Putin’s puppet show
People talk about the Russian presidential election like it really matters. But it doesn’t. The supposedly big news and debate right now is whether or not Russian President Dmitry Medvedev will run for president again in 2012.
The real news that no one is talking about is not the presidential election parlor game being played in Moscow right now, but is about an authoritarian government feeling the need to try to paint a veneer of democracy. Besides, the fall parlor game will matter much more than this spring one.
Western media can keep making it out to be as big a deal as they want to, but, ultimately, it doesn’t matter if Medvedev stays on as president or if Russian Prime Minister Vladimir Putin returns to the post. While Medvedev looks like he is trying to distance himself from Putin — he has taken a different stance on Libya and is pro-US and Europe and pro-private sector — Medvedev, as much as he may be interested in running again, is not going to run against Putin if Putin puts himself in the race.
Historically, Russia has had show trials; this is a show election. In the past, Russia has put on trials to try to convince the Western world that there is a rule of law and that government transparency exists in their country. But this presidential election is feeling much too like the Khodorkovsky trial, yet another show trial that failed to prove that fair trials exist in Russia. There is no rule of law in Russia.
What’s remarkable about the Khodorkovsky trial is that we are still talking about it a decade later. It’s not in Russia’s interest to let Khodorkovsky speak publicly, but the Russian government feels a need to allow Khodorkovsky to go through the motions of talking to the media so that it looks like he is receiving a fair trial. The trial isn’t for Russians themselves, but for Russia watchers.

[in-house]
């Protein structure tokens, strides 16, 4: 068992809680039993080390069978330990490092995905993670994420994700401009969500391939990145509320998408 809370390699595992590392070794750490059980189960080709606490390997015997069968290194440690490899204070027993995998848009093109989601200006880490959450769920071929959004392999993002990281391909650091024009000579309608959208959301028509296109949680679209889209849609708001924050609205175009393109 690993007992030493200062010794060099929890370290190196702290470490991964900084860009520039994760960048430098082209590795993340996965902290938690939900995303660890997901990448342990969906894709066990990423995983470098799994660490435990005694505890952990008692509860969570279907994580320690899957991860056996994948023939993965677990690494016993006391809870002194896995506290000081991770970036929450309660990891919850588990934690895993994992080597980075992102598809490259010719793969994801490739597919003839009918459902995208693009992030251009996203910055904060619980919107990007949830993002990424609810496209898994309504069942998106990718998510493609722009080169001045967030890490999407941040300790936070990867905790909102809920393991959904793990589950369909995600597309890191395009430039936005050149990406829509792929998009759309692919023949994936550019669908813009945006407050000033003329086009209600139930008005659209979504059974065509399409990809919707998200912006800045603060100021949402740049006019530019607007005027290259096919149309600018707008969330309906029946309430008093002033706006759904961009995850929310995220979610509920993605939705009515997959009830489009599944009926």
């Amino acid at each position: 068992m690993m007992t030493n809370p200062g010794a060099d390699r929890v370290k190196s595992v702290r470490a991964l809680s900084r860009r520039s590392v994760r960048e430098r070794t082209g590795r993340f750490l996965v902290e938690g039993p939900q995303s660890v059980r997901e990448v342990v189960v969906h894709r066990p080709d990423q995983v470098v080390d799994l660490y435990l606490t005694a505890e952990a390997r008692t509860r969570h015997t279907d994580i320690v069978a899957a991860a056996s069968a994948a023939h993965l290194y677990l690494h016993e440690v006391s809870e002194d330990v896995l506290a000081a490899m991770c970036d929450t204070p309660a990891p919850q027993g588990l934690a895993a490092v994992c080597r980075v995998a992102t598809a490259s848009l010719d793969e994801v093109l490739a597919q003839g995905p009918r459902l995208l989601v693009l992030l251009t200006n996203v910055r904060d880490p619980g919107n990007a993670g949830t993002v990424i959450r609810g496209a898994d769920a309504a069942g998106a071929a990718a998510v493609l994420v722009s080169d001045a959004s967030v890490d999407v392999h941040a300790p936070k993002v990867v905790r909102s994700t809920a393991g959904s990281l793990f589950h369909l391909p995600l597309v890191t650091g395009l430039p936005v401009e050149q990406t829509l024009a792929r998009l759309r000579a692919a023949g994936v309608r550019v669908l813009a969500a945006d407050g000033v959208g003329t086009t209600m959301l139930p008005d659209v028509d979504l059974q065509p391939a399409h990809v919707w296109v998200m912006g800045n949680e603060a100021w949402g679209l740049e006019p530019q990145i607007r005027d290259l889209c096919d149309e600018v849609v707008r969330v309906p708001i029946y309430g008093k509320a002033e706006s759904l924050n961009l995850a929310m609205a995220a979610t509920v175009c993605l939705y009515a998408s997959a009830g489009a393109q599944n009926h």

Despite a handful of people and media publications who see right through Russia’s vexing charade, there is a deep rooted reason why they continue to put on such a show — Russia’s insecurity complex. It is exactly that complex, and the diverted energy to cover it up, that makes Russia continually bluster any meaningful political and economic reform.
Despite Russia’ desire to compete with the West, the fact is their economy is not growing – in fact, banks are starting to pull out of the country. Yet Russia is so desperate to be considered a superpower and accepted as an advanced Western nation that they continue to flex their muscles. In the end, this only makes them look yet weaker , especially against the backdrop of their next door neighbor, China, which is growing, along with its confidence.
For now, the outcome of who’s going to run for president is probably already predetermined, but it looks nice for Russia to have foreign speculation of plurality in their country. Contrary to common wisdom, it would be a mistake to count Medvedev out. While Putin is still quite popular and could easily get reelected, going back as president shows weakness on his part and it’s great to have Medvedev be his plausible deniability.
This essay is based on a transcribed interview with Bremmer.
Photo: Russian President Dmitry Medvedev (R) and Prime Minister Vladimir Putin in Moscow on June 22, 2011. REUTERS/Denis Sinyakov